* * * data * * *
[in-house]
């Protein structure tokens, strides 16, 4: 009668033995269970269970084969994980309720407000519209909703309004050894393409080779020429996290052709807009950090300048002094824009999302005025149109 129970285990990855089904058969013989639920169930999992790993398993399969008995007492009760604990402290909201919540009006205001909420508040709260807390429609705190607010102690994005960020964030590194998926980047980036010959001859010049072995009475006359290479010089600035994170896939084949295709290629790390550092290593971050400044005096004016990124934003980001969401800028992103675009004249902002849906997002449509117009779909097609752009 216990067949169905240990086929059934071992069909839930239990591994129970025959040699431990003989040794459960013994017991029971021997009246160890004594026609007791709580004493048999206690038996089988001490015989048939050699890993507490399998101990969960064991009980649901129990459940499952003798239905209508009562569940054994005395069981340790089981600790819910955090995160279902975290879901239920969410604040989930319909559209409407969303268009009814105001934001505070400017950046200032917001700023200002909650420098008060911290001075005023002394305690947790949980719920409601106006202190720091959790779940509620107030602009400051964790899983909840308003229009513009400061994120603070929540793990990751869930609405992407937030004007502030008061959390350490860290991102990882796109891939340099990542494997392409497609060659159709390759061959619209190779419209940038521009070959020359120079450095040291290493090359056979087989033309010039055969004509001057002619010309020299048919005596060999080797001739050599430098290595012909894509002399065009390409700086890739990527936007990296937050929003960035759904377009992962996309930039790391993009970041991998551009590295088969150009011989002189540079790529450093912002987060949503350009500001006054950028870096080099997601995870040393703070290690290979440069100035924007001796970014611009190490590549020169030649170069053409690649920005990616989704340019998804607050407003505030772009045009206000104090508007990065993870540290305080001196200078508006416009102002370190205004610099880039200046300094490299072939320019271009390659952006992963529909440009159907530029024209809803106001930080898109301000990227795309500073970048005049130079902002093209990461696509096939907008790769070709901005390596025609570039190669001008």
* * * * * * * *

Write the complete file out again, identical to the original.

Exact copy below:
[in-house]
């Protein structure tokens, strides 16, 4: 009668033995269970269970084969994980309720407000519209909703309004050894393409080779020429996290052709807009950090300048002094824009999302005025149109 129970285990990855089904058969013989639920169930999992790993398993399969008995007492009760604990402290909201919540009006205001909420508040709260807390429609705190607010102690994005960020964030590194998926980047980036010959001859010049072995009475006359290479010089600035994170896939084949295709290629790390550092290593971050400044005096004016990124934003980001969401800028992103675009004249902002849906997002449509117009779909097609752009 216990067949169905240990086929059934071992069909839930239990591994129970025959040699431990003989040794459960013994017991029971021997009246160890004594026609007791709580004493048999206690038996089988001490015989048939050699890993507490399998101990969960064991009980649901129990459940499952003798239905209508009562569940054994005395069981340790089981600790819910955090995160279902975290879901239920969410604040989930319909559209409407969303268009009814105001934001505070400017950046200032917001700023200002909650420098008060911290001075005023002394305690947790949980719920409601106006202190720091959790779940509620107030602009400051964790899983909840308003229009513009400061994120603070929540793990990751869930609405992407937030004007502030008061959390350490860290991102990882796109891939340099990542494997392409497609060659159709390759061959619209190779419209940038521009070959020359120079450095040291290493090359056979087989033309010039055969004509001057002619010309020299048919005596060999080797001739050599430098290595012909894509002399065009390409700086890739990527936007990296937050929003960035759904377009992962996309930039790391993009970041991998551009590295088969150009011989002189540079790529450093912002987060949503350009500001006054950028870096080099997601995870040393703070290690290979440069100035924007001796970014611009190490590549020169030649170069053409690649920005990616989704340019998804607050407003505030772009045009206000104090508007990065993870540290305080001196200078508006416009102002370190205004610099880039200046300094490299072939320019271009390659952006992963529909440009159907530029024209809803106001930080898109301000990227795309500073970048005049130079902002093209990461696509096939907008790769070709901005390596025609570039190669001008």